Buying Facebook Likes Costs You Money While Reducing Real Likes And Fan Engagement

Facebook-unlikeBy Michael Brandvold @michaelsb of Michael Brandvold Marketing.

I have said a number of times you shouldn’t buy Twitter followers or Facebook likes because you aren’t buying real fans, you are just buying a number. Quite often you may be buying a fake account. Well I thought I would share a real example of someone who did buy some Facebook likes and the results of that purchase.

I am going to change the name of the artist, but this is all real data. I did a consultation call with Lyndsey last year and in reviewing her online world I suspected she might have purchased some YouTube views, Twitter followers and Facebook likes. When I asked she confirmed she had. Six months after the call Lyndsey contacted me because she was concerned because she was losing Facebook likes. So I did some research.

Looking back over a month of stats I noticed there was no significant increase in unlikes to the page. Actually most days she had 0 unlikes. Looking at the data I saw that people are not actually clicking unlike. In the last month only 4 people have clicked unlike. In the month prior only 3 have clicked unlike. You can view this data on your Facebook Insights Likes page. So people actually clicking unlike was not the cause of the dropping number of likes. My initial feeling was she was losing likes as part of an overall Facebook housecleaning of fake accounts. This seemed to be confirmed by the fact she had large numbers of likes in foreign countries such as Mexico, Bangladesh, Indonesia, India.

Lyndsey is a local artist from Arizona. Facebook over the last couple months had been deleting fake accounts, which in turn drops the like counts on any pages that had purchased likes. It is very likely this is what is happening, the purchased likes are being deleted. Those likes were never real people, they are often stolen or fake accounts. Facebook is just dong some housecleaning. Here is a link to a article about Facebook deleting fake accounts, http://techcrunch.com/2012/09/26/facebook-fake-accounts/

I counted at least 2000 likes that I suspected were fake accounts.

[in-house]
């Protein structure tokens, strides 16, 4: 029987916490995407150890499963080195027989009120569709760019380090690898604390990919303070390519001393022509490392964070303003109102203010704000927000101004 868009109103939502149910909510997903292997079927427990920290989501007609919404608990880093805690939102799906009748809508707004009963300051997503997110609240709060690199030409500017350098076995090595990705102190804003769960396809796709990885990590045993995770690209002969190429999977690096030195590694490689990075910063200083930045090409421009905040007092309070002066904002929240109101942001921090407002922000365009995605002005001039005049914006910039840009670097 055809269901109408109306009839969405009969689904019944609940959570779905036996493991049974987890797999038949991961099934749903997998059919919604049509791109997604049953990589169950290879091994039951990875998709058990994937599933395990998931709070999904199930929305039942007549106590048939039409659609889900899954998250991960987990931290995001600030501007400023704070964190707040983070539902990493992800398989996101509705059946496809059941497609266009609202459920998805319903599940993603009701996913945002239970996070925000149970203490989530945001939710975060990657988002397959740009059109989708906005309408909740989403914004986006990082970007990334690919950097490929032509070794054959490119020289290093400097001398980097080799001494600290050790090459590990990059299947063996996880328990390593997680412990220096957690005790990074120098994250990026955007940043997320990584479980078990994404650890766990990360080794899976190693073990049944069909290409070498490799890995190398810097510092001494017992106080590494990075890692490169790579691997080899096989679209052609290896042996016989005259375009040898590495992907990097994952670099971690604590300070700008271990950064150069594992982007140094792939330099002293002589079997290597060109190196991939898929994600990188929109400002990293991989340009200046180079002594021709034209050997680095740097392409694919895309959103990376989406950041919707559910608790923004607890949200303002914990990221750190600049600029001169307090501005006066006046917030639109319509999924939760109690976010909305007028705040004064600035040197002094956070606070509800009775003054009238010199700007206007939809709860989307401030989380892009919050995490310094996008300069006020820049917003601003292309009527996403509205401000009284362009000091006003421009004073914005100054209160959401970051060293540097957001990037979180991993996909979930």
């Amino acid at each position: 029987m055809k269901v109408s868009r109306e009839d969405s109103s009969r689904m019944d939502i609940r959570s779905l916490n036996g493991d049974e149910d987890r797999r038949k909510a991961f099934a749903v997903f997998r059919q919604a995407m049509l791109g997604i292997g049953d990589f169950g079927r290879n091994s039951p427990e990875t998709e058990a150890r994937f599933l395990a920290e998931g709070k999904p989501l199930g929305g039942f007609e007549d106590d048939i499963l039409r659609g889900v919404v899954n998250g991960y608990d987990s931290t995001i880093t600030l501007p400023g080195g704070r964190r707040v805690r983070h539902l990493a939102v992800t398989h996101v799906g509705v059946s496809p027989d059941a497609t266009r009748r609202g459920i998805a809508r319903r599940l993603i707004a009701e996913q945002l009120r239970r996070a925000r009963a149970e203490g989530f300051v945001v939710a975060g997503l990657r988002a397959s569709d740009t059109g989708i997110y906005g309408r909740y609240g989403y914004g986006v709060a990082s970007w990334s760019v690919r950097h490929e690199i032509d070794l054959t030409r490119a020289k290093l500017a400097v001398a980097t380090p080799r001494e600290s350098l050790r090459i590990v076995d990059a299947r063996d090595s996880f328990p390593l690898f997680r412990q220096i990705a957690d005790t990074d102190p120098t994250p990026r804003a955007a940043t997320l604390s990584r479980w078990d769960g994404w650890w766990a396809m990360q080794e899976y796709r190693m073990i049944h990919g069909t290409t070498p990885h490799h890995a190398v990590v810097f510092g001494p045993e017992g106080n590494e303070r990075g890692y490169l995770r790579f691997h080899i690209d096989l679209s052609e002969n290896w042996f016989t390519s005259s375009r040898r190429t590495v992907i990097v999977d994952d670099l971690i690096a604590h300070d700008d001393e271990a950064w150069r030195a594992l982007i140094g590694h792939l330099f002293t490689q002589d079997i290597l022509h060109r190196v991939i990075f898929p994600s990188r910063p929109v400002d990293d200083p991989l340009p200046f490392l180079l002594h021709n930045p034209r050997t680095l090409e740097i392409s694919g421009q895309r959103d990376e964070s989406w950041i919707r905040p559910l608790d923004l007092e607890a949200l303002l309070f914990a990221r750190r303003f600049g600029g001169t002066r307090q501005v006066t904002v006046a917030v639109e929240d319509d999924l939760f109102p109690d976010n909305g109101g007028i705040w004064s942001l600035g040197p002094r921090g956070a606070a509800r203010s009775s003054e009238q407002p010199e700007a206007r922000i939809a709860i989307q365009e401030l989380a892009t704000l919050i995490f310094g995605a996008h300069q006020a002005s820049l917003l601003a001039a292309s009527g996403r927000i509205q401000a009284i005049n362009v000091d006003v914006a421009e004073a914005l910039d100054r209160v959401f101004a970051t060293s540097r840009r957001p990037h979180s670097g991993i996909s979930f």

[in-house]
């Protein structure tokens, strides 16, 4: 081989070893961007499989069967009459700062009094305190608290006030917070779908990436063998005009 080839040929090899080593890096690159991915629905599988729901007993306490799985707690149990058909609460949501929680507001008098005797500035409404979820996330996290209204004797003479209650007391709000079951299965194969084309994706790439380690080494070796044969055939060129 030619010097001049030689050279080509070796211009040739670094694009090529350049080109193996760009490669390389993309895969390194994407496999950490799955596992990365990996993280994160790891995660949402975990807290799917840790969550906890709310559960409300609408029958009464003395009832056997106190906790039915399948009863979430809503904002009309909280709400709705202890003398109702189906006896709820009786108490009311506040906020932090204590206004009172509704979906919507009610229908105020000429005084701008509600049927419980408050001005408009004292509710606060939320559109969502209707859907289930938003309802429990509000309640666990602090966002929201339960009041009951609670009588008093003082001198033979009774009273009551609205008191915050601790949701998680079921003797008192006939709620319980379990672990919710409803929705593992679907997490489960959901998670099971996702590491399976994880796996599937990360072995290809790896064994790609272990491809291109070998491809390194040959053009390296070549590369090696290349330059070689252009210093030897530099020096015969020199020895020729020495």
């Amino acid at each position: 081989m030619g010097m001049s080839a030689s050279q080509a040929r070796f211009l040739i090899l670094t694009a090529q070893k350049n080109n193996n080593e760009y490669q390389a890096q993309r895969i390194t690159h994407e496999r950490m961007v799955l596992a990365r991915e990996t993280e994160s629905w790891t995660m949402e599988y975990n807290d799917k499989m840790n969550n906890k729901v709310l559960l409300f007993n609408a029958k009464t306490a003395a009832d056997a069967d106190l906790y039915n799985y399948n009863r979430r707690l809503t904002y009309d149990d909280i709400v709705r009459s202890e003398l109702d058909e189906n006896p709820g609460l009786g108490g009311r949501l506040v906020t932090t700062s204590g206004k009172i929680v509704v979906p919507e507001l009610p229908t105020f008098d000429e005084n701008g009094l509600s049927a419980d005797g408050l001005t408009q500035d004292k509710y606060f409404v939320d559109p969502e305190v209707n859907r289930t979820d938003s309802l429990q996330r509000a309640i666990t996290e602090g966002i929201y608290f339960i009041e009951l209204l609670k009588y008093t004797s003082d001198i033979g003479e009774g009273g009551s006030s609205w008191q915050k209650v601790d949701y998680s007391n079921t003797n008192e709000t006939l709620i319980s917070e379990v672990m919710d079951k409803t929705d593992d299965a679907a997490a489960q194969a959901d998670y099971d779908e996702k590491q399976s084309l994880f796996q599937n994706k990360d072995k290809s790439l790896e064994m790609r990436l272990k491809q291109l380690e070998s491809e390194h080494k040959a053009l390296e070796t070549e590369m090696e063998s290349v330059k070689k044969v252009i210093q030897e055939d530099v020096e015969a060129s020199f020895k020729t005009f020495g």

Here is a list of the top countries that Like the page: (remember Lyndsey is a local artist in Arizona)

  • 2,759 United States of America
  • 1,156 Mexico
  • 326 Bangladesh
  • 197 United Kingdom
  • 163 India
  • 48 Indonesia
  • 40 Philippines
  • 39 Canada
  • 36 France
  • 35 Brazil
  • 32 Spain
  • 29 Turkey
  • 21 Italy
  • 20 Egypt
  • 19 Azerbaijan
  • 18 Chile
  • 17 United Arab Emirates
  • 16 Hong Kong
  • 15 Nigeria
  • 14 Pakistan

I would expect to see the top cities for Likes to be Phoenix and regional to Phoenix. But below are the top cities for likes:

  • 1,122 Mexico City, Distrito Federal, Mexico
  • 511 New York, NY
  • 443 Los Angeles, CA
  • 272 Dhaka, Bangladesh
  • 198 Seattle, WA
  • 144 Miami, FL
  • 144 London, England, United Kingdom
  • 137 Dallas, TX
  • 122 Houston, TX
  • 61 San Diego, CA
  • 54 Denver, CO
  • 53 Chicago, IL
  • 52 Washington, DC
  • 49 Las Vegas, NV
  • 46 Chandigarh, India
  • 45 Brooklyn, NY
  • 41 Atlanta, GA
  • 34 Paris, Ile-de-France, France
  • 34 Superior, CO
  • 29 New Delhi, Delhi, India

All those likes from Mexico, Bangladesh and Indonesia will never talk about Lyndsey, and they will actually hurt her because Facebook saw 6000 likes but only 30 people talking, Four months after this analysis the number of likes has fallen from 6200 to 1800 with 48 people talking. It appears that all the purchased likes are disappearing. Of course you won’t get a refund on the money spent on buying those likes.